Being able to rapidly recognise new research trends is strategic for many stakeholders, including universities, institutional funding bodies, academic publishers and companies. The literature presents several approaches to identifying the emergence of new research topics, which rely on the assumption that the topic is already exhibiting a certain degree of popularity and consistently referred to by a community of researchers. However, detecting the emergence of a new research area at an embryonic stage, i.e., before the topic has been consistently labelled by a community of researchers and associated with a number of publications, is still an open challenge. We address this issue by introducing Augur, a novel approach to the early detection of research topics. Augur analyses the diachronic relationships between research areas and is able to detect clusters of topics that exhibit dynamics correlated with the emergence of new research topics. Here we also present the Advanced Clique Percolation Method (ACPM), a new community detection algorithm developed specifically for supporting this task. Augur was evaluated on a gold standard of 1,408 debutant topics in the 2000-2011 interval and outperformed four alternative approaches in terms of both precision and recall.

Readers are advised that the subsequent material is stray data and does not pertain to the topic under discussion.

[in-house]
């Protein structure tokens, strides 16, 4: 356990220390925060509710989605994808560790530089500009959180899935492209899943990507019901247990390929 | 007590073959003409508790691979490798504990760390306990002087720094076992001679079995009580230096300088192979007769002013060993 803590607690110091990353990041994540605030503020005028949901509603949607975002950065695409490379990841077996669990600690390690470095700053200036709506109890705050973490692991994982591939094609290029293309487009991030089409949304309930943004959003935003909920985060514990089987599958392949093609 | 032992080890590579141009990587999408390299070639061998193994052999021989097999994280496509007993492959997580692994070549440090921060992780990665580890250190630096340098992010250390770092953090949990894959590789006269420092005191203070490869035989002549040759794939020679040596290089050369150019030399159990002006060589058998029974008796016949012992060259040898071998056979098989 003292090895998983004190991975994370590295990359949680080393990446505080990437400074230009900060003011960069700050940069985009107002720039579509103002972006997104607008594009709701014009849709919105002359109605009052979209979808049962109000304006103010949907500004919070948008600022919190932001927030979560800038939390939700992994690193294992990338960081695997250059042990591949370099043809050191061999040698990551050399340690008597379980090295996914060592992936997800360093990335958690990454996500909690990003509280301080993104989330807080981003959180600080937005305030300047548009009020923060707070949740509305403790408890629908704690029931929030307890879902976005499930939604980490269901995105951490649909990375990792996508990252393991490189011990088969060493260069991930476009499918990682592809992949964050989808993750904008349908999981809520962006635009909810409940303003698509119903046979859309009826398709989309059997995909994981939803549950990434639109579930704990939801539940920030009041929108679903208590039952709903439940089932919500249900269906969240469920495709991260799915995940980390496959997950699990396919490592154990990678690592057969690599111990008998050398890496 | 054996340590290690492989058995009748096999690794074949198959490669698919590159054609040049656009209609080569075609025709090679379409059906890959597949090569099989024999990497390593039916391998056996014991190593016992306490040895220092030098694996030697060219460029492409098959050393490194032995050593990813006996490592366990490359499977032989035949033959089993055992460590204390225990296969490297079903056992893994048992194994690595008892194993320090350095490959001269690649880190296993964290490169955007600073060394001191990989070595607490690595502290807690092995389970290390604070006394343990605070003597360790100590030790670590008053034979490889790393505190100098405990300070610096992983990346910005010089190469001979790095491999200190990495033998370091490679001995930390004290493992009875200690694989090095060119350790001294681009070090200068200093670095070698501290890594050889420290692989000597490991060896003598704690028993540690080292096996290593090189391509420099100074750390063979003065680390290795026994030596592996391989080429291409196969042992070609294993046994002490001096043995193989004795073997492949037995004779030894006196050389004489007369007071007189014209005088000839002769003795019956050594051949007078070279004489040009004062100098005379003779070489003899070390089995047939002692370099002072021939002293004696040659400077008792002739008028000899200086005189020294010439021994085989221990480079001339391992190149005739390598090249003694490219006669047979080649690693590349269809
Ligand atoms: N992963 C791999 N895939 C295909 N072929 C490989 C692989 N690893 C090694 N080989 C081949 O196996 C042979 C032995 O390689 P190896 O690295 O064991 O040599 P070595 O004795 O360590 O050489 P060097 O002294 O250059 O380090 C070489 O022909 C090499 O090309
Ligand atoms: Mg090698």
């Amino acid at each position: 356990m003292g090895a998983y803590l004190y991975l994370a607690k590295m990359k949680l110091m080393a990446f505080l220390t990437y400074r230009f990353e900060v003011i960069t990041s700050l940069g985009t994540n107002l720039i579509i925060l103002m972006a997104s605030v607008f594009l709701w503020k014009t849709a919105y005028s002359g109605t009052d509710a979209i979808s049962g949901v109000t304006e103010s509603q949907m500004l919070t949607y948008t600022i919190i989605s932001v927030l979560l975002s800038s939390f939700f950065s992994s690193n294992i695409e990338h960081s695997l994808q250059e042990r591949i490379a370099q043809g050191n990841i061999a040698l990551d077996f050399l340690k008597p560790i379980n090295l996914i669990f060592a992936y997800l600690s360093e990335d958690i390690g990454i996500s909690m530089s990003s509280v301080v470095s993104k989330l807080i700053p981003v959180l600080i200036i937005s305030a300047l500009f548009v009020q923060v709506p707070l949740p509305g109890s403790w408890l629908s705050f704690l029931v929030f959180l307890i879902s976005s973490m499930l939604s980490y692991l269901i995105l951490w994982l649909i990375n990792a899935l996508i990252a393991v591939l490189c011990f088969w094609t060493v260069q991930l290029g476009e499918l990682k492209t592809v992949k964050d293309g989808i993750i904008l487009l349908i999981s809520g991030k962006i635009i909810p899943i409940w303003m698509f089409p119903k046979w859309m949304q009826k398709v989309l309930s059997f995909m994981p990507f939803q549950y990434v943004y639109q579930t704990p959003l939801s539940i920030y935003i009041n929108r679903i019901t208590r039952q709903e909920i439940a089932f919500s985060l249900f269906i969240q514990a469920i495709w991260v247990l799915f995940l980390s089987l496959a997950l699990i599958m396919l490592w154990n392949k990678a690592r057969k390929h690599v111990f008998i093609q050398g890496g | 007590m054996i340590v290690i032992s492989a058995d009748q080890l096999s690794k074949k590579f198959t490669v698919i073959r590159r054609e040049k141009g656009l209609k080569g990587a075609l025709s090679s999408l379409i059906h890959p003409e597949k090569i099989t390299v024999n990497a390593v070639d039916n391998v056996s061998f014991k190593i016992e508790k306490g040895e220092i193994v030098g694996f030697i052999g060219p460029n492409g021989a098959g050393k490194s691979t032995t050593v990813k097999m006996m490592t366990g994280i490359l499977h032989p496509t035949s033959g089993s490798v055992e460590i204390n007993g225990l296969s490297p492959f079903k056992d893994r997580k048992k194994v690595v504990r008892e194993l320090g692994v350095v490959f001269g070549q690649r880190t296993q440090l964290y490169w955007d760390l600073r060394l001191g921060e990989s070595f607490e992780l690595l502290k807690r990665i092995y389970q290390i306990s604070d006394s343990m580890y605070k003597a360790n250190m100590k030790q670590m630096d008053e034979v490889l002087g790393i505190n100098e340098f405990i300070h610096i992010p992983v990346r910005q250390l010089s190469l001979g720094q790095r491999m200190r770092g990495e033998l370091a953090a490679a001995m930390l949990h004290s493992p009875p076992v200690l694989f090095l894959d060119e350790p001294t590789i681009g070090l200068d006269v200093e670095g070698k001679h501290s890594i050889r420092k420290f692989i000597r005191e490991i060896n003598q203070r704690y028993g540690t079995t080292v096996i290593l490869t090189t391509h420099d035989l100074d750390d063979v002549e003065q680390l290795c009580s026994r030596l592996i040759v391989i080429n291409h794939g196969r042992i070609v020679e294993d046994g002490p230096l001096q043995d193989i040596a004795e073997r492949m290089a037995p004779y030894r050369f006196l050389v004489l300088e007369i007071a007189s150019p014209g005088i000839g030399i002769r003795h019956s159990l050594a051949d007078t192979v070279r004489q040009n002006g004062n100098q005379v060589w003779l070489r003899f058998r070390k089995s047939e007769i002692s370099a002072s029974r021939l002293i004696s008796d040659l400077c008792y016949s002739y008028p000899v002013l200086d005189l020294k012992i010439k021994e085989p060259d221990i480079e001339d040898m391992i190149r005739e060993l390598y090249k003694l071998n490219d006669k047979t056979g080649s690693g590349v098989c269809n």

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Gold Standard

In the context of this study, the gold standard is composed by the debutant topics that emerged from the 2000 to 2011 and a list of related topics that can be considered as their “ancestors”. We consider also their related topics since all the approaches return a cluster of ancestors linked to the future emergence of a yet unlabelled topic.

Line Charts

Figure 3: Performance of the Advanced Clique Percolation Method.

Figure 4: Performance of Fast Greedy algorithm.

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